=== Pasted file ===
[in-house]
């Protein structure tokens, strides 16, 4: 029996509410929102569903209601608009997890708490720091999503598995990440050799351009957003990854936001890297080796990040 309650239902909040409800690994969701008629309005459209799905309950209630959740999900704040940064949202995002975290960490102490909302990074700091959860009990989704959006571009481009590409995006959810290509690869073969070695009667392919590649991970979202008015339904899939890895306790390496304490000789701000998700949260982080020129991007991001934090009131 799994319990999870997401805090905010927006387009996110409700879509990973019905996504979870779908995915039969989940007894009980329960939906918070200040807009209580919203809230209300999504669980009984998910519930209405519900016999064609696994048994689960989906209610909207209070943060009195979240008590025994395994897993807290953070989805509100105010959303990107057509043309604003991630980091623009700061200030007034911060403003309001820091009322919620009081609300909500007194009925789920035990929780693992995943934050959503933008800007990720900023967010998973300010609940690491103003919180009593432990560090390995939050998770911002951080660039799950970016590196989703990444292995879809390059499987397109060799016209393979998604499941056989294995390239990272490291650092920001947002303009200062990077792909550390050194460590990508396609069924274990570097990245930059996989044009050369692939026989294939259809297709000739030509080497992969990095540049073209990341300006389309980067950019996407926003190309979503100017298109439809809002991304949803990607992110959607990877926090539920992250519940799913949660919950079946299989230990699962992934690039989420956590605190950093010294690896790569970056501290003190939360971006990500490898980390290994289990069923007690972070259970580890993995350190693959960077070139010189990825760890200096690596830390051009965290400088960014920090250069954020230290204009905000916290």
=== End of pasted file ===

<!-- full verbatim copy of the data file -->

[in-house]
């Protein structure tokens, strides 16, 4: 029996509410929102569903209601608009997890708490720091999503598995990440050799351009957003990854936001890297080796990040 309650239902909040409800690994969701008629309005459209799905309950209630959740999900704040940064949202995002975290960490102490909302990074700091959860009990989704959006571009481009590409995006959810290509690869073969070695009667392919590649991970979202008015339904899939890895306790390496304490000789701000998700949260982080020129991007991001934090009131 799994319990999870997401805090905010927006387009996110409700879509990973019905996504979870779908995915039969989940007894009980329960939906918070200040807009209580919203809230209300999504669980009984998910519930209405519900016999064609696994048994689960989906209610909207209070943060009195979240008590025994395994897993807290953070989805509100105010959303990107057509043309604003991630980091623009700061200030007034911060403003309001820091009322919620009081609300909500007194009925789920035990929780693992995943934050959503933008800007990720900023967010998973300010609940690491103003919180009593432990560090390995939050998770911002951080660039799950970016590196989703990444292995879809390059499987397109060799016209393979998604499941056989294995390239990272490291650092920001947002303009200062990077792909550390050194460590990508396609069924274990570097990245930059996989044009050369692939026989294939259809297709000739030509080497992969990095540049073209990341300006389309980067950019996407926003190309979503100017298109439809809002991304949803990607992110959607990877926090539920992250519940799913949660919950079946299989230990699962992934690039989420956590605190950093010294690896790569970056501290003190939360971006990500490898980390290994289990069923007690972070259970580890993995350190693959960077070139010189990825760890200096690596830390051009965290400088960014920090250069954020230290204009905000916290």